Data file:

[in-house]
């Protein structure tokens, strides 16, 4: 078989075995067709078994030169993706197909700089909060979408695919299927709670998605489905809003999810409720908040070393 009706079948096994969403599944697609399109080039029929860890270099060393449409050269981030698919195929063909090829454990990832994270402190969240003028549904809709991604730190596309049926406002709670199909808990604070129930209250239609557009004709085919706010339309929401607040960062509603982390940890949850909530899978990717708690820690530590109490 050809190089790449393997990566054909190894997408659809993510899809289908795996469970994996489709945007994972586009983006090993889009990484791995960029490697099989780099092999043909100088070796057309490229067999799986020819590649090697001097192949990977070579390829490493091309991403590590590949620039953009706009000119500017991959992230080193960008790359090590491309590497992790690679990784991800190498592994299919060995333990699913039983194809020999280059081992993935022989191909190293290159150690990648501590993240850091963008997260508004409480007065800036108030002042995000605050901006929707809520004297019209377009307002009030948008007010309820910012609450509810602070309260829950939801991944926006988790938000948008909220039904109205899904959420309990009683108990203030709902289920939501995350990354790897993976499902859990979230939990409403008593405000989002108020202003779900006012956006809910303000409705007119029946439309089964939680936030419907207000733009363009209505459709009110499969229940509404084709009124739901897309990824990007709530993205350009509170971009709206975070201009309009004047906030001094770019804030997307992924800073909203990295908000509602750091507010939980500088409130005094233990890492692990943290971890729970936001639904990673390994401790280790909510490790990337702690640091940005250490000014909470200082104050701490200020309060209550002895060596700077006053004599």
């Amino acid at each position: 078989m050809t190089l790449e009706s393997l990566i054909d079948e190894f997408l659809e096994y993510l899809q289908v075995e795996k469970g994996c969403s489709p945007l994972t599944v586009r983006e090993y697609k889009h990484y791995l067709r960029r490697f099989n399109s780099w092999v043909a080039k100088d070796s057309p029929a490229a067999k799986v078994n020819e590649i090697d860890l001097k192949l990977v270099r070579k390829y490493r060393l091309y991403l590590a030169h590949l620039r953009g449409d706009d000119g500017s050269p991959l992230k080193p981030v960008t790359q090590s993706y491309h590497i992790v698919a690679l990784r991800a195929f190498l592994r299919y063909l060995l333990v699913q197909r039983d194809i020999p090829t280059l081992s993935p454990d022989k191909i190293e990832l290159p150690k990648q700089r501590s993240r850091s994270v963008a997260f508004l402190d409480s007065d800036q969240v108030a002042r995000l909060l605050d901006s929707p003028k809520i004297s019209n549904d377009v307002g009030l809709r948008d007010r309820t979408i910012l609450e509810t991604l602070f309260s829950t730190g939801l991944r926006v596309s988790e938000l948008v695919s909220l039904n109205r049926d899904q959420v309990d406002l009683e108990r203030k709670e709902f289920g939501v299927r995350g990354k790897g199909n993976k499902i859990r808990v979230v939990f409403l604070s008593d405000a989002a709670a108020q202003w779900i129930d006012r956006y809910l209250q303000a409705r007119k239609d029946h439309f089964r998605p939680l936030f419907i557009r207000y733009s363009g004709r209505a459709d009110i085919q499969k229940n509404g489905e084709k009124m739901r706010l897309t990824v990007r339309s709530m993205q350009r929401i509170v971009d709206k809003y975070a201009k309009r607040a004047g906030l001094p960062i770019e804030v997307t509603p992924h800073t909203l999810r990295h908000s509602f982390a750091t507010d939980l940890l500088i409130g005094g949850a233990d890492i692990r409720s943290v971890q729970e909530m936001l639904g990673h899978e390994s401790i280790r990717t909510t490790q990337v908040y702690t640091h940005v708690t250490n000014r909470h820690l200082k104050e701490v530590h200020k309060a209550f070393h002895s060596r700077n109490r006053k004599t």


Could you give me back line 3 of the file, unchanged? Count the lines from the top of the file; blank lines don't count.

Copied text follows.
């Amino acid at each position: 078989m050809t190089l790449e009706s393997l990566i054909d079948e190894f997408l659809e096994y993510l899809q289908v075995e795996k469970g994996c969403s489709p945007l994972t599944v586009r983006e090993y697609k889009h990484y791995l067709r960029r490697f099989n399109s780099w092999v043909a080039k100088d070796s057309p029929a490229a067999k799986v078994n020819e590649i090697d860890l001097k192949l990977v270099r070579k390829y490493r060393l091309y991403l590590a030169h590949l620039r953009g449409d706009d000119g500017s050269p991959l992230k080193p981030v960008t790359q090590s993706y491309h590497i992790v698919a690679l990784r991800a195929f190498l592994r299919y063909l060995l333990v699913q197909r039983d194809i020999p090829t280059l081992s993935p454990d022989k191909i190293e990832l290159p150690k990648q700089r501590s993240r850091s994270v963008a997260f508004l402190d409480s007065d800036q969240v108030a002042r995000l909060l605050d901006s929707p003028k809520i004297s019209n549904d377009v307002g009030l809709r948008d007010r309820t979408i910012l609450e509810t991604l602070f309260s829950t730190g939801l991944r926006v596309s988790e938000l948008v695919s909220l039904n109205r049926d899904q959420v309990d406002l009683e108990r203030k709670e709902f289920g939501v299927r995350g990354k790897g199909n993976k499902i859990r808990v979230v939990f409403l604070s008593d405000a989002a709670a108020q202003w779900i129930d006012r956006y809910l209250q303000a409705r007119k239609d029946h439309f089964r998605p939680l936030f419907i557009r207000y733009s363009g004709r209505a459709d009110i085919q499969k229940n509404g489905e084709k009124m739901r706010l897309t990824v990007r339309s709530m993205q350009r929401i509170v971009d709206k809003y975070a201009k309009r607040a004047g906030l001094p960062i770019e804030v997307t509603p992924h800073t909203l999810r990295h908000s509602f982390a750091t507010d939980l940890l500088i409130g005094g949850a233990d890492i692990r409720s943290v971890q729970e909530m936001l639904g990673h899978e390994s401790i280790r990717t909510t490790q990337v908040y702690t640091h940005v708690t250490n000014r909470h820690l200082k104050e701490v530590h200020k309060a209550f070393h002895s060596r700077n109490r006053k004599t």